indication across the XGMII (or directly between the RS and DTE XGXS in
the absence of an XGMII) and the Pulse sequences over XAUI are
different. The XGMII Pulse sequences over XAUI are necessarily different
to minimize EMI over this typically extended interface. However, there
is no reason to differentiate or further complicate the Pulse sequence
protocol over all interfaces other than XAUI beyond that agreed to in
taborek_2_1100.pdf. Specifically, slide 12 says: "RS Alternates Signal
With Idle Continuously". The same Pulse signaling is applicable to the
XGMII, across 64b/66b, XSBI, SUPI and the WIS. We've been through this
exercise once before with respect to passing XAUI specific codes such as
/A/, /K/ and /R/ over the XGMII. For exactly the same reasons, and for
reasons of keeping the Link Status reporting protocol throughout all
elements of a P802.3ae link, I strongly suggest that all P802.3ae
sublayers and interfaces other than those specified in Clause 48 signal
link fault conditions by continuously alternating Pulse with Idle;

6) Steps 2 through 4 are equivalently applicable to all sublayers and
interfaces in Node B. Note that the direction of the Clause 48 processes
are opposite to that in Node A.

The protocol description should alleviate any concerns with non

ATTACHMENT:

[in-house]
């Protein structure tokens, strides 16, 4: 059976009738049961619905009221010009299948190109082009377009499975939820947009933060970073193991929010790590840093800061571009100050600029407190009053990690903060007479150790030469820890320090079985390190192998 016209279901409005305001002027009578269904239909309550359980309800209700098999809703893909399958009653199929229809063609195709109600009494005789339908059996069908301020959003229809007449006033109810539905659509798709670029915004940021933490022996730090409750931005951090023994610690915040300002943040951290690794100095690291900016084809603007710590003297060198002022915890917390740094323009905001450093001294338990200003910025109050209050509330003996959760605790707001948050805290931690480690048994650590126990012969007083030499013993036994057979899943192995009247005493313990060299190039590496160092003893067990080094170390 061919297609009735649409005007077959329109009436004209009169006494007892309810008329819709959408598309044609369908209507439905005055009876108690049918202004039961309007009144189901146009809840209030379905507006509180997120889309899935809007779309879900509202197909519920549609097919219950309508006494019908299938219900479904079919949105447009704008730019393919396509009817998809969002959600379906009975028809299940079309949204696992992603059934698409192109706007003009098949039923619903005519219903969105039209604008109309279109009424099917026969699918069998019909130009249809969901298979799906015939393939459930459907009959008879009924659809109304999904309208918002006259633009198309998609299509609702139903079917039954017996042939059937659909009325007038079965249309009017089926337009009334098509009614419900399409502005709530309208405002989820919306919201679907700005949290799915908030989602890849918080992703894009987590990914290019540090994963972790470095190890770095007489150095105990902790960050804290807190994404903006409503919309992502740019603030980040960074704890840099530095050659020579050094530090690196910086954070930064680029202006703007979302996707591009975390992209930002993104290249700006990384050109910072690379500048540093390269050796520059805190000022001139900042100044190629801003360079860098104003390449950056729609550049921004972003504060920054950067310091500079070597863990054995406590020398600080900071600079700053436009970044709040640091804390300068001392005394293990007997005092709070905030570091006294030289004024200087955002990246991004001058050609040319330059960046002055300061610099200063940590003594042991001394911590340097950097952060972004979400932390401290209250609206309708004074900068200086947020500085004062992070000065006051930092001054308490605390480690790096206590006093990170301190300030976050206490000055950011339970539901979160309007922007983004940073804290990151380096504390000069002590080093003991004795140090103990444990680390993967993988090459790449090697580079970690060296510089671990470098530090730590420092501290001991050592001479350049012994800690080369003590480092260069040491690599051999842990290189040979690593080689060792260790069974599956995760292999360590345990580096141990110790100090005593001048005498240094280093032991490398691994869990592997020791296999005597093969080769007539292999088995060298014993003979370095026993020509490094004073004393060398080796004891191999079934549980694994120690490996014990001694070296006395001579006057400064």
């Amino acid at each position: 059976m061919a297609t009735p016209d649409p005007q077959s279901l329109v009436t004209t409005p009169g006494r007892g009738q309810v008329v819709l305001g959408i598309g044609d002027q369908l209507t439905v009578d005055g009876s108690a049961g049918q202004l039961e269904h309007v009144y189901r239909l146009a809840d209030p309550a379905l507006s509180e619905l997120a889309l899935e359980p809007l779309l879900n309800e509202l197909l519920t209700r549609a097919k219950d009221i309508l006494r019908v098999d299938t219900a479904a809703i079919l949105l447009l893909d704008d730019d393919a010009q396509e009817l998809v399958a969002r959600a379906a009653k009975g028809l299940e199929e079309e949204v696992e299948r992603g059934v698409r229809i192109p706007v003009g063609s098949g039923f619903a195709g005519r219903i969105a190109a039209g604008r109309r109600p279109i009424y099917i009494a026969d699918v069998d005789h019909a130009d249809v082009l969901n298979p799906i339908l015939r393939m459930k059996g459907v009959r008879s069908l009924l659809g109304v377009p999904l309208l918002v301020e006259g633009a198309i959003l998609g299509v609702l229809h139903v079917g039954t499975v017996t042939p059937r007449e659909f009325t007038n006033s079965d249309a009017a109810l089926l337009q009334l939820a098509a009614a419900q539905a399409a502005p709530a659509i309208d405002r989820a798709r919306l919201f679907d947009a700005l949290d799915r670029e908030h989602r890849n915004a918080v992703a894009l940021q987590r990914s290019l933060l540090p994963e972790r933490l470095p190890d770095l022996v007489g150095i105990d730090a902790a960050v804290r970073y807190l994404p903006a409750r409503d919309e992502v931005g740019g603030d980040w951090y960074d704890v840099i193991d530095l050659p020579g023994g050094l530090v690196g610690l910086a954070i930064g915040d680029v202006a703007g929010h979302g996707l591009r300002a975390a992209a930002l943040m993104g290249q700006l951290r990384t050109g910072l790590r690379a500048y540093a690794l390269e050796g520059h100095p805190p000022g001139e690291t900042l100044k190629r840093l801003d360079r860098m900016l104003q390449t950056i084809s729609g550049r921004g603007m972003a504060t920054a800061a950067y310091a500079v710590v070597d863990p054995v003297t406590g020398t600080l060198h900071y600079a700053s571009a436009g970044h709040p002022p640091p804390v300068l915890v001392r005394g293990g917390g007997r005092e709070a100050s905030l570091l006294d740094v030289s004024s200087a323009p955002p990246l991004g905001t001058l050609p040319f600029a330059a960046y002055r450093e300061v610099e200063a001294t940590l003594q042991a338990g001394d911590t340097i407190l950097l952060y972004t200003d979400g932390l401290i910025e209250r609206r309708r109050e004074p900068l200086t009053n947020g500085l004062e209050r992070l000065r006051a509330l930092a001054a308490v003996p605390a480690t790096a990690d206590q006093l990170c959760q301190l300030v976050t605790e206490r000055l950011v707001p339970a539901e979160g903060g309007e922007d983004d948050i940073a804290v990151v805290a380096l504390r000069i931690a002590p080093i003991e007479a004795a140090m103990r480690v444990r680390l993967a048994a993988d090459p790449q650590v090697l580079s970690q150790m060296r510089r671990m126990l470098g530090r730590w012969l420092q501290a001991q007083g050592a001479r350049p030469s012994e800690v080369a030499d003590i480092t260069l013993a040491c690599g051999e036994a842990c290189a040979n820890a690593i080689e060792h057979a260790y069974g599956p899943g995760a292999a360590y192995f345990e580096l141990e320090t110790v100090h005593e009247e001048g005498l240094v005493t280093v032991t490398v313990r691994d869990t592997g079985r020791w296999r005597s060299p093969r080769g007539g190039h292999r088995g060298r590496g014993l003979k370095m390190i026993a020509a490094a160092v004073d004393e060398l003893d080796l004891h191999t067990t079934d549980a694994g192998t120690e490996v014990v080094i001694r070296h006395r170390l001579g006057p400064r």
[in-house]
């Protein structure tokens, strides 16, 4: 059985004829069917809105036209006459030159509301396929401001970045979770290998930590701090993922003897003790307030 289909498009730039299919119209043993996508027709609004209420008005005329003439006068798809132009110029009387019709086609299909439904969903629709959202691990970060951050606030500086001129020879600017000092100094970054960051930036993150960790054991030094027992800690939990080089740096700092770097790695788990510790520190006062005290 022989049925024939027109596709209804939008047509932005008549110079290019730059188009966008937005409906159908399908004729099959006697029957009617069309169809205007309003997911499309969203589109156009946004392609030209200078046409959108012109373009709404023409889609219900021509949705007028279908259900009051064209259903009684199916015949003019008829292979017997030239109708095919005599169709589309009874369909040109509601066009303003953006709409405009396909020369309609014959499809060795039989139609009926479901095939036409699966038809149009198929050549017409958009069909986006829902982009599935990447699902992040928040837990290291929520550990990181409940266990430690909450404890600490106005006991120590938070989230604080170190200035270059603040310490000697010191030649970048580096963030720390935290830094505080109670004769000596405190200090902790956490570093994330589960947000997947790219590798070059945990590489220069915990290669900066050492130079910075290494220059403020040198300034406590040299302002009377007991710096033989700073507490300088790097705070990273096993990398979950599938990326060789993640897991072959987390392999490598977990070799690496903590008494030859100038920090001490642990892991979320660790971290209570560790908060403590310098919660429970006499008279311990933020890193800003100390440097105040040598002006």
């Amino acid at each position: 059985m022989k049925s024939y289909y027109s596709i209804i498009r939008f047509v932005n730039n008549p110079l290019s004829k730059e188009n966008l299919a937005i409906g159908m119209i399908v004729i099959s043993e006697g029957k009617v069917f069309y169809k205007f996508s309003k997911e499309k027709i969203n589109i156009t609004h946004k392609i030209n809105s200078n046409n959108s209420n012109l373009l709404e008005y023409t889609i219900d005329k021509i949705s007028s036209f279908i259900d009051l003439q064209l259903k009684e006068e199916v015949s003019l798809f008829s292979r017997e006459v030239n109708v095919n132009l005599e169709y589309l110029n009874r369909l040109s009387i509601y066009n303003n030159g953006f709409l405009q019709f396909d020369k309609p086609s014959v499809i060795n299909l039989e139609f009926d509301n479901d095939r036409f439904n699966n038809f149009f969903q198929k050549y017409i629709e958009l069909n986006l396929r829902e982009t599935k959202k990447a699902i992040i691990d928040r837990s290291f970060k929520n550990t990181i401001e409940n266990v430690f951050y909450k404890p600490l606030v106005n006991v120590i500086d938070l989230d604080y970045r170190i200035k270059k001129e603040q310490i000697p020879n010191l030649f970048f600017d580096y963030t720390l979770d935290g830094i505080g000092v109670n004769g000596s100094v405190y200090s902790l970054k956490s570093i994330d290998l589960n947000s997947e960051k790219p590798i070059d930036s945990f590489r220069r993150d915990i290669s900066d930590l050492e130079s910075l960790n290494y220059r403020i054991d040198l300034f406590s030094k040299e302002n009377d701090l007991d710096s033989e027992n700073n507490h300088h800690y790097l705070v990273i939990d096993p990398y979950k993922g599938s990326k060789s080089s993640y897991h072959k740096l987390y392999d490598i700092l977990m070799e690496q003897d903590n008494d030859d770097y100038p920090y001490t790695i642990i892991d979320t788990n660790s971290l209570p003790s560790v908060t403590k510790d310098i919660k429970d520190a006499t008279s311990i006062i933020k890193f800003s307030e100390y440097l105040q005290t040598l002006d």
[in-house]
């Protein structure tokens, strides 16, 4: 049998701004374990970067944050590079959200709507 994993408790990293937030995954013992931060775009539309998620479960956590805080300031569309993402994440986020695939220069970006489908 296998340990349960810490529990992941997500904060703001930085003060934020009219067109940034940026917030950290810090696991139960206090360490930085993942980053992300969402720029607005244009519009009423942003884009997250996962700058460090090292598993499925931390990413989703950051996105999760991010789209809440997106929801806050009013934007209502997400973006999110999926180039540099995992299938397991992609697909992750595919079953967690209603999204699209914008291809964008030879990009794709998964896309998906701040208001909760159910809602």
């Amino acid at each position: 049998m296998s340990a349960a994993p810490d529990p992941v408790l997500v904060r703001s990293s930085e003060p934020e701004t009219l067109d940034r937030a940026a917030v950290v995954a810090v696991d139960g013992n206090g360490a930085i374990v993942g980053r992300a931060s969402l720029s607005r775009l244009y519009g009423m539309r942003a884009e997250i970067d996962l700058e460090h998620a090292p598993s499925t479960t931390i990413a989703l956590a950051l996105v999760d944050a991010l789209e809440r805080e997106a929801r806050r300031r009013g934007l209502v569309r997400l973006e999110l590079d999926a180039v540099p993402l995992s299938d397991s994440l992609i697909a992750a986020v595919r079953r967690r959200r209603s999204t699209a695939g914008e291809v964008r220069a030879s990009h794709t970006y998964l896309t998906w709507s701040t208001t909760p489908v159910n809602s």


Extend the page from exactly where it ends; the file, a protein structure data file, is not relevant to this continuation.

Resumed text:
deterministic RF indication spacing outlined in your previous note on
this thread.

P.S. Clause 48 ||A|| spacing is not ambiguous and is specified in D1.1
page 148, line 11 as: 
e) ||A|| spacing is randomized in the range of 17 columns minimum and 32
columns maximum. A 17 column minimum ||A|| spacing provides an 85-bit
deskew capability; 

Best Regards,

pat_thaler@xxxxxxxxxxx wrote:
> Ben,
> By my calculations, at the receiving RS there can be up to 64 columns
> between ordered sets. Take the instance where an RS is sending RF.
> The signal can go through
>  Node A
>   RS - DTE XAUI - PHY XAUI - PCS >>>>>>>
>                                        V
>  Node B                                V
>   RS - DTE XAUI - PHY XAUI - PCS <<<<<<<
> At Node A's RS, it will start out being transmitted every other column.
> Node A's DTE XAUI will transmit it after each A because it always sees at
> least on occurance of RF between each pair of As. Therefore, RF will be sent
> by the Node A DTE XAUI every 16 to 32 columns.
> Node A's PHY XAUI and PCS will send the RF every time that they get one so
> it will still be sent every 16 to 32 columns. The same is true for Node B's
> PCS.
> If the PCS's are 10GBASE-R, then Node B's PHY XAUI will be creating AKR with
> its own randomizer. Therefore the following may happen:
> Incoming RFs:                   RF -----32 columns------ RF